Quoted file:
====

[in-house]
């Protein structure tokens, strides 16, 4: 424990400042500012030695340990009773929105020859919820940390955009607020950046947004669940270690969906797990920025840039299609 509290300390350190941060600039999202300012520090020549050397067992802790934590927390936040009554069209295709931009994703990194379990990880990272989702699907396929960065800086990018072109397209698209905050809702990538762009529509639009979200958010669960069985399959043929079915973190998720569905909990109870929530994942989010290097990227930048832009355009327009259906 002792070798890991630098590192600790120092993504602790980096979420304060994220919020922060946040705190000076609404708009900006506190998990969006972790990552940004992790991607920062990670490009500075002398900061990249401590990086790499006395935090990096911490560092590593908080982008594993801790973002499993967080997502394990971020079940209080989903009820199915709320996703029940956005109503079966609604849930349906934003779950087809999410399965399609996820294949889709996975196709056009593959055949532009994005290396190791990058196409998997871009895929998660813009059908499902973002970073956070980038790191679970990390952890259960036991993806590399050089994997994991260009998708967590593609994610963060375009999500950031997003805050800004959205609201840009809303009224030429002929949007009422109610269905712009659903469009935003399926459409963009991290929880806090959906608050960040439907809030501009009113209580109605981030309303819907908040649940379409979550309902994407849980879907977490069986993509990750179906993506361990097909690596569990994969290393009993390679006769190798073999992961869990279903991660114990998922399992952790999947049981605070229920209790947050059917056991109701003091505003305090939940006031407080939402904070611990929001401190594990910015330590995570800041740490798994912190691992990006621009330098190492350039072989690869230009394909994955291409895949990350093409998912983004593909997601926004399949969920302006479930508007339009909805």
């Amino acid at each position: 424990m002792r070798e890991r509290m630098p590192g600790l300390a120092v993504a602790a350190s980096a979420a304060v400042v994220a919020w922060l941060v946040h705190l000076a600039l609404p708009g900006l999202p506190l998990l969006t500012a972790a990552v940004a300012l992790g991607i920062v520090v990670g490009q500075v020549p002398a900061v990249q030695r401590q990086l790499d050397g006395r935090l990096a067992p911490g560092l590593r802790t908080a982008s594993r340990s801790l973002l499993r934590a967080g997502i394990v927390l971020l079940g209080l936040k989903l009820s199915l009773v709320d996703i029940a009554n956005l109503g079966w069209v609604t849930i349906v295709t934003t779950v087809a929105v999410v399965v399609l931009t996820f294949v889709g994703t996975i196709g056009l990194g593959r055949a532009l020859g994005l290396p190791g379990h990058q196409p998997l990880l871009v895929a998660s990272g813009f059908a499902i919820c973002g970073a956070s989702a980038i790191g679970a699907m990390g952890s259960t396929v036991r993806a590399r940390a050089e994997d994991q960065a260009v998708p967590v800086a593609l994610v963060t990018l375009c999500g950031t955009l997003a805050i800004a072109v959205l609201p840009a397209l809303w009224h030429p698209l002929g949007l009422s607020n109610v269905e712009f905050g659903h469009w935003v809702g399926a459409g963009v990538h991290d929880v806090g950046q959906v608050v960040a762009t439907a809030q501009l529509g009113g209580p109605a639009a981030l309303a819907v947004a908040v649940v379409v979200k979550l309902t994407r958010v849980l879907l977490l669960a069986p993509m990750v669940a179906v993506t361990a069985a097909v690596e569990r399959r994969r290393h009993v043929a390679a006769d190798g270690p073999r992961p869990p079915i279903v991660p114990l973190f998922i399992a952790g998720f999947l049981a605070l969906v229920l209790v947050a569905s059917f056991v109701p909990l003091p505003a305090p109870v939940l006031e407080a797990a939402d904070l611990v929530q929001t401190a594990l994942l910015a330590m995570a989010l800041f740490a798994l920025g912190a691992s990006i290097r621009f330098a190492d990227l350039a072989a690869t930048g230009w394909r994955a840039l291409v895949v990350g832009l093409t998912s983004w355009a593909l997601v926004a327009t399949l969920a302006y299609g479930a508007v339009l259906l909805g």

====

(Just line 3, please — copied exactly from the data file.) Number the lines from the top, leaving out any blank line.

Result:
């Amino acid at each position: 424990m002792r070798e890991r509290m630098p590192g600790l300390a120092v993504a602790a350190s980096a979420a304060v400042v994220a919020w922060l941060v946040h705190l000076a600039l609404p708009g900006l999202p506190l998990l969006t500012a972790a990552v940004a300012l992790g991607i920062v520090v990670g490009q500075v020549p002398a900061v990249q030695r401590q990086l790499d050397g006395r935090l990096a067992p911490g560092l590593r802790t908080a982008s594993r340990s801790l973002l499993r934590a967080g997502i394990v927390l971020l079940g209080l936040k989903l009820s199915l009773v709320d996703i029940a009554n956005l109503g079966w069209v609604t849930i349906v295709t934003t779950v087809a929105v999410v399965v399609l931009t996820f294949v889709g994703t996975i196709g056009l990194g593959r055949a532009l020859g994005l290396p190791g379990h990058q196409p998997l990880l871009v895929a998660s990272g813009f059908a499902i919820c973002g970073a956070s989702a980038i790191g679970a699907m990390g952890s259960t396929v036991r993806a590399r940390a050089e994997d994991q960065a260009v998708p967590v800086a593609l994610v963060t990018l375009c999500g950031t955009l997003a805050i800004a072109v959205l609201p840009a397209l809303w009224h030429p698209l002929g949007l009422s607020n109610v269905e712009f905050g659903h469009w935003v809702g399926a459409g963009v990538h991290d929880v806090g950046q959906v608050v960040a762009t439907a809030q501009l529509g009113g209580p109605a639009a981030l309303a819907v947004a908040v649940v379409v979200k979550l309902t994407r958010v849980l879907l977490l669960a069986p993509m990750v669940a179906v993506t361990a069985a097909v690596e569990r399959r994969r290393h009993v043929a390679a006769d190798g270690p073999r992961p869990p079915i279903v991660p114990l973190f998922i399992a952790g998720f999947l049981a605070l969906v229920l209790v947050a569905s059917f056991v109701p909990l003091p505003a305090p109870v939940l006031e407080a797990a939402d904070l611990v929530q929001t401190a594990l994942l910015a330590m995570a989010l800041f740490a798994l920025g912190a691992s990006i290097r621009f330098a190492d990227l350039a072989a690869t930048g230009w394909r994955a840039l291409v895949v990350g832009l093409t998912s983004w355009a593909l997601v926004a327009t399949l969920a302006y299609g479930a508007v339009l259906l909805g």